Seasonal highlight – The European cuckoo (Cuculus canorus)

When asked what marks the arrival of spring, many people say that it's hearing their first cuckoo. That familiar “cuck-oo…cuck-oo” call echoing around our woods, heaths, meadows, and fens heralds the arrival of a summer migrant: the Common cuckoo. The repeated 'cuckoo'-ing is, incidentally, the territorial call of the male; females make a loud 'bubbling churr'. Cuckoos have long fascinated birdwatchers and behaviourists alike. Not only do they represent an exotic arrival from the tropics, they're also one of the few parasitic bird species that trick other species into raising their offspring. This behaviour has long been recognised, with the Greek philosopher Aristotle being the first to formally describe the bird and its fascinating reproductive behaviour. In the 4th Century BC, Aristotle noted how cuckoos: 'do not sit, nor hatch, nor bring up their young, but when the young bird is born it casts out of the nest those with whom it has so far lived.'

A male European cuckoo (Cuculus canorus) - Credit: Sue Cro (CC BY-NC 2.0)

The common cuckoo is one of about 140 species of cuckoo that make up the family Cuculidae. The taxonomy within this family is still contentious, but there are currently thought to be six subfamilies and 28 genera. Along with those species we call cuckoos, the Cuculidae also contains the roadrunners, koels, malkohas, couas, coucals and anis, although some taxonomists argue that the latter two should be placed in their own families. It's the subfamily Cuculinae that we're interested in here; these are the brood-parasitic cuckoos of the Old World, and this subfamily holds the common cuckoo. There are four widely recognised subspecies of Cuculus canorus, with C. canorus canorus found in Britain.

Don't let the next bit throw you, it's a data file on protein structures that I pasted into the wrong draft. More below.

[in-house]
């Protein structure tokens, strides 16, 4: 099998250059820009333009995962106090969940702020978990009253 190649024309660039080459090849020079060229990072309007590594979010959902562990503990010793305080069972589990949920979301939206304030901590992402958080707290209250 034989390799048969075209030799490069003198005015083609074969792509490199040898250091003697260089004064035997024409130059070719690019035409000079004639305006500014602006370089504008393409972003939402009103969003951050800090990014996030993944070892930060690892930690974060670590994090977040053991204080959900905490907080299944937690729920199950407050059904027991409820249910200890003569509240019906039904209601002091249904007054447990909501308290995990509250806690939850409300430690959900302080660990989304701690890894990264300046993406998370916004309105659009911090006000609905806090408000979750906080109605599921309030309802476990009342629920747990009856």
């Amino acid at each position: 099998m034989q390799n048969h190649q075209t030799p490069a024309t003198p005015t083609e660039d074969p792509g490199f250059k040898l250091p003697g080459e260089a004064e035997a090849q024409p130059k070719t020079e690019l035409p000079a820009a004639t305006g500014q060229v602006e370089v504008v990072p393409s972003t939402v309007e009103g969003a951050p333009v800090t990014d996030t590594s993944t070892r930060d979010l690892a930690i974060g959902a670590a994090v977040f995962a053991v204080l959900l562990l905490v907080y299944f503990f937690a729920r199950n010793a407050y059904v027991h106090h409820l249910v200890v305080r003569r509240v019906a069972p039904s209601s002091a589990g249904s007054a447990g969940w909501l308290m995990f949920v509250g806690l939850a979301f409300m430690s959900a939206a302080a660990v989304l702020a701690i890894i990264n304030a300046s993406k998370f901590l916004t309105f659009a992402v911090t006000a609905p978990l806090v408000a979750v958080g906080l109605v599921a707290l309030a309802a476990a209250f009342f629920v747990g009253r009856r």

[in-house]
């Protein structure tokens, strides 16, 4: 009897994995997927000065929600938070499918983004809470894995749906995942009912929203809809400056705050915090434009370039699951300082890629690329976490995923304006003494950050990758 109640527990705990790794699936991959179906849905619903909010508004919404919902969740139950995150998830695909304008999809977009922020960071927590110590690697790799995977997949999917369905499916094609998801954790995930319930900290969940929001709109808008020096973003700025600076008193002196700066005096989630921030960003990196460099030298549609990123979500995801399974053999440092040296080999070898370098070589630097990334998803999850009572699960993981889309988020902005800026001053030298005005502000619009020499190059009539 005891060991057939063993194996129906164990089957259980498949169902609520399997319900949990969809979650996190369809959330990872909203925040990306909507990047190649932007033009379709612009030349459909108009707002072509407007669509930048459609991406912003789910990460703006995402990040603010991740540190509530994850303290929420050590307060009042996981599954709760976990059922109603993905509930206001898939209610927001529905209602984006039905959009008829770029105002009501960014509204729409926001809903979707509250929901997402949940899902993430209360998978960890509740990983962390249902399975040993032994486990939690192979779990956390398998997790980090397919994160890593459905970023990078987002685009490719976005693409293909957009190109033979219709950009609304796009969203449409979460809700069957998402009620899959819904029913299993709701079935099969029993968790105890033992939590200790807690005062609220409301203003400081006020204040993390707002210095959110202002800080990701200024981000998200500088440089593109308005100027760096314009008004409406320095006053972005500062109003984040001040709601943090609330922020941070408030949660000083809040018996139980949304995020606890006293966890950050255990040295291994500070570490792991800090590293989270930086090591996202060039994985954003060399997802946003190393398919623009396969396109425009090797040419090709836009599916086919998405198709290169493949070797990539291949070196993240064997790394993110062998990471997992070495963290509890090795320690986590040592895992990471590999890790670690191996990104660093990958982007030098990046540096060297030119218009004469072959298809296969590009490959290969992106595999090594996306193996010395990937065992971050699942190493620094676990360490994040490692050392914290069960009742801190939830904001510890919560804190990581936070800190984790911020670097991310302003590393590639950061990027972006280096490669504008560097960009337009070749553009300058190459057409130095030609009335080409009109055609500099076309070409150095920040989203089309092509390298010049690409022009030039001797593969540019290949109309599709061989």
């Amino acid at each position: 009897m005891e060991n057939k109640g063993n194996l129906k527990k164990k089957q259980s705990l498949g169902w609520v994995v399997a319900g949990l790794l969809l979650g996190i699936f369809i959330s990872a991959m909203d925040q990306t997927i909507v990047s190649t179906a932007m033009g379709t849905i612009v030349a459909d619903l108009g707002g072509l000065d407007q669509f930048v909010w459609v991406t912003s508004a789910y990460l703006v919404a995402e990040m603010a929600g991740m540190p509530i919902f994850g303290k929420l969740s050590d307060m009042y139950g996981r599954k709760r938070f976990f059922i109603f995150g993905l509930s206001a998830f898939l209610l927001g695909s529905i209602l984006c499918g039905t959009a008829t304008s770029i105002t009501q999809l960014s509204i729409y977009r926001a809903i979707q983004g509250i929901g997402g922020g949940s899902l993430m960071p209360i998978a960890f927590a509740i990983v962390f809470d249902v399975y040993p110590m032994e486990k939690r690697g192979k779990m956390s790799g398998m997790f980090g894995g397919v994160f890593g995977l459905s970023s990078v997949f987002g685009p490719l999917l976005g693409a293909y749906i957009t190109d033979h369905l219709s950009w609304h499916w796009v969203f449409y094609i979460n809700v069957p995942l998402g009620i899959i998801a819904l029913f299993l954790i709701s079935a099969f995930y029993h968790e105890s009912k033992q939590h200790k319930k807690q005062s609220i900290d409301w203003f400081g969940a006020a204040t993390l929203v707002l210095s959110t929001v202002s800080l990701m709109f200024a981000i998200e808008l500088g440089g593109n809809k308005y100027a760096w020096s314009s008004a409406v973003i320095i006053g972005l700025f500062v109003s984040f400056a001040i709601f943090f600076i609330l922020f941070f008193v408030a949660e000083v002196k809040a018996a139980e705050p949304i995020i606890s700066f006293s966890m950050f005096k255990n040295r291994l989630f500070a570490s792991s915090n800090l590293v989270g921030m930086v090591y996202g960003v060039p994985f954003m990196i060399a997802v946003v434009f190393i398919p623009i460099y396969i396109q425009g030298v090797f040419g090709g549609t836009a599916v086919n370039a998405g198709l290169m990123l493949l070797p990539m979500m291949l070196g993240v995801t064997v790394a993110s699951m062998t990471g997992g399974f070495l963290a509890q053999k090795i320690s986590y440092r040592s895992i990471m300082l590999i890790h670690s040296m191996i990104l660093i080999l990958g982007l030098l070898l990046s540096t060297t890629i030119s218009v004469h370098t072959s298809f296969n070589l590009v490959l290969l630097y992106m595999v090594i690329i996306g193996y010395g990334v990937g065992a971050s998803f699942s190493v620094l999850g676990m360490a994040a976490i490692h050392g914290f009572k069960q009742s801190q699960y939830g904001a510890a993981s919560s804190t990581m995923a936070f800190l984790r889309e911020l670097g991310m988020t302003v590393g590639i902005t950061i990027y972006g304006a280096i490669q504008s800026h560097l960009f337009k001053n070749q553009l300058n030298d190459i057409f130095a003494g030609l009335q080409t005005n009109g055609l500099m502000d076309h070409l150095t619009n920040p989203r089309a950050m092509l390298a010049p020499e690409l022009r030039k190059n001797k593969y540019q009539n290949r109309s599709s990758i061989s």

Common cuckoos are roughly dove-sized birds (although I have come across reports suggesting they can reach about the size of a mallard duck!), measuring about 33 cm (12 in.) in length and with a wingspan of 58 cm (just under 2ft). Males are, on average, slightly heavier than females, weighing in at around 130 and 110 grams, respectively. These birds have a slate blue/grey head, chest and back with dark grey and white barred under parts. Although the slate-grey plumage is probably the most often observed, females can be divided into one of two different plumage colours: the slate-grey and a dappled brown morph. One thing that is striking about these birds in flight is their sleek body, long tail, and pointed/sickle-shaped wings, which makes them similar in appearance to small birds of prey, such as kestrels or sparrowhawks. Indeed, one flew over me in the New Forest recently and, had it not called overhead, I'd have chalked it up as a kestrel. It has been suggested that this superficial resemblance to a hawk helps drive potential host species off their nest, allowing the female to deposit her eggs.

Males are usually the first to arrive in the spring and can be heard calling from high perches to attract females. - Credit: Andy Morffew (CC BY 2.0)